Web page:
Tuesday, May 3, 2011

Essay on The Fractured World

Here is an essay written about one of my books.

The Fractured World
by Chaz Aguilar
The Fractured World (Main Street Rag, 2008) is a collection of poems broken down into three sections: “The Fractured World,” “Suite Norman,” and, “Smoke Dissolving in Wind.” Scott Owens, the author, speaks openly about his experience with child abuse and how that experience affected his view of mankind. I do not have much experience in poetry, but this book resonates with me as an abused child myself. Loneliness and abuse are emotions that most people know about but do not understand fully. This book walks the reader through some of the author’s tough times and can give some perspective to those who want to understand, comfort for those who have experienced abuse personally, and insight to those who see abusive potential in themselves.

Tim Peeler, a NC poet and educator, referring to the first section of the book in his review says, “Poetry should disturb us; it should create an uneasy feeling in our stomachs” (1). I believe the author accomplishes this; for instance, in the first poem, “Fates Worse than Death,” the author takes a look at some of the possibilities in life that are worse than dying: blindness, isolation, and torture. The poem “Sunday Afternoon, Atlanta Fulton County Stadium” is about a man who surrounds himself with other people but never takes any action to make contact with the world around him. This anonymous man sits alone in total isolation. One of my personal favorites, “The Man in the Bottle” shows a man contorting himself into a bottle, seemingly desiring to be isolated and alone, cut off from his surroundings. Loneliness, isolation, and death are frequent in everyday life, and though the subject may be dark, the theme is familiar to most.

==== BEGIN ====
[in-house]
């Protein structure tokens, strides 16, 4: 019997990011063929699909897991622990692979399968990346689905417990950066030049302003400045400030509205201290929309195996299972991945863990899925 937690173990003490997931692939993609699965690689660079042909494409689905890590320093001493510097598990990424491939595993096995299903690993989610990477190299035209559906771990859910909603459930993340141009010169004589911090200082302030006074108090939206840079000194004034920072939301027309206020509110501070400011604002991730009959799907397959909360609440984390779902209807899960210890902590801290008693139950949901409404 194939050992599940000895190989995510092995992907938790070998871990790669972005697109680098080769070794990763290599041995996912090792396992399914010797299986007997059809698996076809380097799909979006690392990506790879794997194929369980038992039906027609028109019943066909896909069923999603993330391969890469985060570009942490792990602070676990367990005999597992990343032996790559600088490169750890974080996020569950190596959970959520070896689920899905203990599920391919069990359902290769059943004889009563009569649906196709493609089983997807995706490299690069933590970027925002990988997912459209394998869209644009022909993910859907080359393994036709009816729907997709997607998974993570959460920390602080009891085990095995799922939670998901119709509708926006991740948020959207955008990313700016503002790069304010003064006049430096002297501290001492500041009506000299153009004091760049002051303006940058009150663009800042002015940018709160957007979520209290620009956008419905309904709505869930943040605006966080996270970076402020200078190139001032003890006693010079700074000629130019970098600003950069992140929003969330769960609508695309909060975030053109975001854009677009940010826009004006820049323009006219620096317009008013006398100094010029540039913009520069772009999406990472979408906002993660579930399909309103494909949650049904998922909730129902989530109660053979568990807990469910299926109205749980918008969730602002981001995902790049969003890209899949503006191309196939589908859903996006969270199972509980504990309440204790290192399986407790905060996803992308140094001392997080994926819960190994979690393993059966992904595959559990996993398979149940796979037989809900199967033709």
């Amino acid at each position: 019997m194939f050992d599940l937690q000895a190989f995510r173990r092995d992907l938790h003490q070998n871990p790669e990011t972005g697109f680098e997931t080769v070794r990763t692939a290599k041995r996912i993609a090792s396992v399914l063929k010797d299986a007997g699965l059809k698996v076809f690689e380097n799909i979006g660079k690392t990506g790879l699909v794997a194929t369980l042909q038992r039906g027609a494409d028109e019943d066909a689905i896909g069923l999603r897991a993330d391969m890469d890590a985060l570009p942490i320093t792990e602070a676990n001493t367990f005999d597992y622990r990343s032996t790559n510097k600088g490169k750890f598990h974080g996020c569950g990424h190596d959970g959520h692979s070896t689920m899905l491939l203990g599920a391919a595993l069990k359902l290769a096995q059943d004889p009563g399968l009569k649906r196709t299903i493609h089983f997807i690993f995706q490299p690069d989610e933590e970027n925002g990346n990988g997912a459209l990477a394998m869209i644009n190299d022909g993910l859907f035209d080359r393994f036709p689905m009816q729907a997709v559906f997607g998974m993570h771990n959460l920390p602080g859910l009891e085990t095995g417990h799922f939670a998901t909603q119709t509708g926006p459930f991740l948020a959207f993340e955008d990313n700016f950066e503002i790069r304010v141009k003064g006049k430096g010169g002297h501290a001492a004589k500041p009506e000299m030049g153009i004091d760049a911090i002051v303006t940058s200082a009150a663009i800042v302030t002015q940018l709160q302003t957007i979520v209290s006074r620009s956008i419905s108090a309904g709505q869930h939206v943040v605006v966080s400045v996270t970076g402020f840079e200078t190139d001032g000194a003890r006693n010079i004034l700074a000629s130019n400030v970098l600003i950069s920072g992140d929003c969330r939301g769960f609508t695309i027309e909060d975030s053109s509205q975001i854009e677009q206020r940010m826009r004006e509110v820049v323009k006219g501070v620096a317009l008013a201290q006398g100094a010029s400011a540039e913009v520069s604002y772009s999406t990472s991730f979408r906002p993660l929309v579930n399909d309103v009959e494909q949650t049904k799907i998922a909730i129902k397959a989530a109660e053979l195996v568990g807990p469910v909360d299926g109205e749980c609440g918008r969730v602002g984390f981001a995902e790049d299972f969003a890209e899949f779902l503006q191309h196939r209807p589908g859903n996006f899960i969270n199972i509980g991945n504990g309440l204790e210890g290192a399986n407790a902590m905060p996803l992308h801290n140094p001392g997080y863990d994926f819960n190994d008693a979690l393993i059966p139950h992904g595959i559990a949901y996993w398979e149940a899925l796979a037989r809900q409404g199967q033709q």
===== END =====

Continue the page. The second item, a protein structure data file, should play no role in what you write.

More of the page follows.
Scott Owens said in an interview, talking about themes in his book, “In The Fractured World it was the gnawing sense that until we understand the relationships between poverty, abuse, and powerlessness, we would only continue to create them” (2). This theme is most powerful in the second section of his book, “Suite Norman.” These poems are a narrative of Norman, a father, an abuser, and drinker, who is coming to grips with his weaknesses and the person he is becoming. The character is a compilation of people Mr. Owens knew, his father, his stepfathers, and a little of himself. In “Norman Learns How Not to Cry”, Norman tries to contain his emotions because it is unacceptable to show them; it is not how a man acts. Norman has to come up with excuses when he breaks that rule. In “Self-Awareness,” Norman is older and abusive to his family, but he is fully aware that they enjoy, even look forward to, the time he is not around.

“Norman in the Window, His Eyes Like Shattered Glass” is the turn for the worse for Norman. This is when he first acts out in rage. Norman always knew the anger was in him, but is very surprised when the anger comes out. All he could do is stand motionless and watch his family leave, his children crying and his wife’s face swollen. Abuse is never to be taken lightly, and in The Fractured World, this fact has not been overlooked. Reading these passages, I could feel the abuse the author was enduring: the pain, suffering, and fear that come with abuse. Having written over 800 published poems, the author’s experience, both as a writer and abuse victim, really comes out on the page (3).